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Bcl-2 family pro-apoptotic Bik and Bim proteins were induced by CUR in FaDu cells

The Bcl-2 family of proteins plays a critical role in the regulation of cytochrome c release from the mitochondria during intrinsic apoptosis. To determine whether CUR induced the apoptotic cascade through regulation of Bcl-2 family members immunoblot analysis was performed with whole cell lysates from FaDu cells treated for 24 and 48 hours. The results indicated that while the expression levels of anti-apoptotic proteins Bcl-xL, Bcl-w, Bcl-2, and Mcl-1 were not significantly influenced (Fig. 3 A), the pro-apoptotic protein Bik and Bim were significantly increased (Fig. 3 B). It has been reported that up-regulation of Bik activates Bax/Bak which in turn inhibits the function of Bcl-2/Bcl-xL, thus resulting in cytochrome c release and ultimately triggering caspase activation [22]. Collectively, these results suggested that CUR might regulate activation of the caspase-casade through induction of Bik and Bim.

CUR inhibited cell growth and survival signaling networks in HNSCC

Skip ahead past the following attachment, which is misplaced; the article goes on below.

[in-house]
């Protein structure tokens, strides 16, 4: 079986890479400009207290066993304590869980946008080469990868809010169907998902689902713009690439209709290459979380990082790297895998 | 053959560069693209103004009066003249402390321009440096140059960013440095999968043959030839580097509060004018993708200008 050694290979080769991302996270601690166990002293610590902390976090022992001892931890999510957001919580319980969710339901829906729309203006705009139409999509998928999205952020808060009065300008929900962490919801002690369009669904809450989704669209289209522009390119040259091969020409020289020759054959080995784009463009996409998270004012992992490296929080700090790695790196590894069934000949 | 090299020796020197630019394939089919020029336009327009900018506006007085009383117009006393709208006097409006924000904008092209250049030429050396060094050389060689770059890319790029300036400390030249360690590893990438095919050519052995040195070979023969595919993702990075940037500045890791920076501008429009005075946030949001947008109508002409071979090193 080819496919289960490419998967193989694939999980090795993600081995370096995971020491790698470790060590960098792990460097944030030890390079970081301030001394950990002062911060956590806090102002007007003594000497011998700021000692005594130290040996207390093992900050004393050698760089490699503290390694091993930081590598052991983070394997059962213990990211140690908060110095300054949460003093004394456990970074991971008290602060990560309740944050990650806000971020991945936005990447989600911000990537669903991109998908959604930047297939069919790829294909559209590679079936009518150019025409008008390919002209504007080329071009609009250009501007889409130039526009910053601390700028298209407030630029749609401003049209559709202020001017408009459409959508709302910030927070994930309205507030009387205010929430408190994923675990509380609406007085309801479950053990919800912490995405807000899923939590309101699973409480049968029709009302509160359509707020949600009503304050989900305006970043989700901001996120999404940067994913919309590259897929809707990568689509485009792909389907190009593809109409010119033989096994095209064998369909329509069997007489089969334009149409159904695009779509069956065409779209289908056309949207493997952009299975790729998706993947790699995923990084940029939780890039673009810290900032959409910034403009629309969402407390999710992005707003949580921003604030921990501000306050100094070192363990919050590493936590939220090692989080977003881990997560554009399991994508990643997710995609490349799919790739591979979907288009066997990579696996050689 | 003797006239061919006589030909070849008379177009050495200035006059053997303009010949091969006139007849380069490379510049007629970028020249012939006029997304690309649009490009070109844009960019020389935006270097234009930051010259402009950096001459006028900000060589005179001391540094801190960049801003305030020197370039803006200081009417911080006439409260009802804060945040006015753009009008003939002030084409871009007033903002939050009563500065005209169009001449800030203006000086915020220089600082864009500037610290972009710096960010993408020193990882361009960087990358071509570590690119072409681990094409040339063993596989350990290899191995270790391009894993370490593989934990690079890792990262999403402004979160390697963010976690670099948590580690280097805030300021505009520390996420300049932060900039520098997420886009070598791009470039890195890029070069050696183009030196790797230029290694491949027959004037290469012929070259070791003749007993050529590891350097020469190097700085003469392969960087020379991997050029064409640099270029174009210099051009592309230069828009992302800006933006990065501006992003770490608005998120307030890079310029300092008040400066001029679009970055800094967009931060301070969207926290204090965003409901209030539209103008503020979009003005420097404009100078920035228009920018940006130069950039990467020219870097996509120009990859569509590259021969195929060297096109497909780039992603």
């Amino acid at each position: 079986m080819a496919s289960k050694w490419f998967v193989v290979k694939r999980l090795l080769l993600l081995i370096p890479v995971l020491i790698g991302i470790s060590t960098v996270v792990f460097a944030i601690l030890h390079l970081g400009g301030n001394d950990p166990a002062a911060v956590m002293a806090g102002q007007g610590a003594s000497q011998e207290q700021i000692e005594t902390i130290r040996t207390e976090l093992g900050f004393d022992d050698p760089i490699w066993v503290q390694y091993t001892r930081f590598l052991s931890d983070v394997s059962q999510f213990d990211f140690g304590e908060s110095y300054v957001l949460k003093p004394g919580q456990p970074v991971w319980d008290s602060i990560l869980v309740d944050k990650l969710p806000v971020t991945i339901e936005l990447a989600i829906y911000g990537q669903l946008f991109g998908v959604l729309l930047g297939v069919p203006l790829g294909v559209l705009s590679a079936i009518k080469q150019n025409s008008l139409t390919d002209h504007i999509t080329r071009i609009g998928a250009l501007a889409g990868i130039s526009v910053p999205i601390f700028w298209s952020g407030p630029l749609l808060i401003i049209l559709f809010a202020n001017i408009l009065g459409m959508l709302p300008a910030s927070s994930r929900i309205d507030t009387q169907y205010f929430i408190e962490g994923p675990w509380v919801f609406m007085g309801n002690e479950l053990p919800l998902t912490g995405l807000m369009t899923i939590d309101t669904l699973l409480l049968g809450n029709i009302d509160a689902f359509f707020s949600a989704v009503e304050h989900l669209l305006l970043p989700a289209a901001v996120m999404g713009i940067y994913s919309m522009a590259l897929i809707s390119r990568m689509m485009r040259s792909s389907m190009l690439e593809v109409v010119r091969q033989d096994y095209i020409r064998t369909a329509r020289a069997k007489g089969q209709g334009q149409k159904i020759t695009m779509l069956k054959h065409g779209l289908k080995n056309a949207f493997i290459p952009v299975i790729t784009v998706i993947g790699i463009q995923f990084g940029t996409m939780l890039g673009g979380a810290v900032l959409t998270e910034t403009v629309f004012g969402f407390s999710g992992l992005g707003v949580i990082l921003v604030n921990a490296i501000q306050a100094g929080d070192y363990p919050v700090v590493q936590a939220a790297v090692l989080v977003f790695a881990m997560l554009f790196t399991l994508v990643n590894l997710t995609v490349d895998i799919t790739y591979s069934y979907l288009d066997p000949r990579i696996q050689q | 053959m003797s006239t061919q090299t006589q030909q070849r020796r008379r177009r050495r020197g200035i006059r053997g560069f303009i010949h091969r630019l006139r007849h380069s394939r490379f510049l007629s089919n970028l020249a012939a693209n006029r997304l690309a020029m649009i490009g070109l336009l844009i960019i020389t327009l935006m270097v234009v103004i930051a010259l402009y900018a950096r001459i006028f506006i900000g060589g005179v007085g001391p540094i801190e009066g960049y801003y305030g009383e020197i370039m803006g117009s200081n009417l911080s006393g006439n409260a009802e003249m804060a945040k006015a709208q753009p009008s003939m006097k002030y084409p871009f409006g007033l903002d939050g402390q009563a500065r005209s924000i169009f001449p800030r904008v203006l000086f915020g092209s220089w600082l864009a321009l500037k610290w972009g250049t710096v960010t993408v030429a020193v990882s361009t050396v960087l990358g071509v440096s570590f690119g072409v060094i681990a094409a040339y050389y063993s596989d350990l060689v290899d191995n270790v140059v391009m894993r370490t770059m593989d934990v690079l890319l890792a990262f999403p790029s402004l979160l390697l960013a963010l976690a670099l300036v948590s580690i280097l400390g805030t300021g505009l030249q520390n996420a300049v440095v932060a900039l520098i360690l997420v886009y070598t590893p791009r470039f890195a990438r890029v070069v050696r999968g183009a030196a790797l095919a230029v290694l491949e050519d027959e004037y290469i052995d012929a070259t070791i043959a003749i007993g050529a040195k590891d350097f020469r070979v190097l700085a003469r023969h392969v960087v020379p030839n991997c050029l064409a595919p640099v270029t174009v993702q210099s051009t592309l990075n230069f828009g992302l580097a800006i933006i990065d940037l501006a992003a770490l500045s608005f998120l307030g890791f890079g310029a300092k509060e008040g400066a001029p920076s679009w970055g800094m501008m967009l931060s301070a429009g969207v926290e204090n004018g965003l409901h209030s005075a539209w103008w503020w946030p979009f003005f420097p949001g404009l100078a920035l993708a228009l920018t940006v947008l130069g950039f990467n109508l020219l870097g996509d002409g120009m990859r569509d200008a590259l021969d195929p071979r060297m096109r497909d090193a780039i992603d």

Accumulated data has revealed that CUR targets key cellular signaling pathways including NF-κB, PI3K/AKT, MAPK/Erk and JAK/STAT[23, 24]. We have reported that up-regulation of PI3K/AKT and MAPK/Erk signaling pathways are associated with HNSCC progression [21, 25, 26]. The effects of 12.5 μM CUR on constitutive PI3K/AKT and MAPK/Erk activity in HNSCC cells was examined following 24 hours exposure. Immunoblot analysis revealed decreased expression of phospho-AKT and phospho-Erk1/2 in both Cal27 and FaDu (Fig. 4 A). Since both PI3K/AKT and MAPK/Erk signaling pathways require EGFR activation for regulation of cell proliferation and survival, expression of phospho-EGFR and phospho-HER3/ErbB3 was assessed. CUR led to a slight reduction in phospho-EGFR and phospho-HER3/ErbB3 (Figure 4 B). To determine whether CUR modulates NF-κB and STAT-3 activation phosphorylation of NF-κB and STAT-3 in both FaDu and Cal27 cells was measured. CUR reduced phosphorylation of NF-κB and STAT-3 in both cells lines compared with their controls (Fig. 4 C). Having established that CUR could reduce the activity of these key survival pathways, we further examined whether CUR could affect modulators of cell proliferation. We found that CUR considerably inhibited expression of cyclin D1 and cyclin D2 in Cal27 cells, while only a moderate reduction in expression was observed in the FaDu cells (Fig. 4 D). Considered together, these data suggest that the collective inhibition of survival signaling networks is an important feature of CUR-mediated anti-proliferation in HNSCC.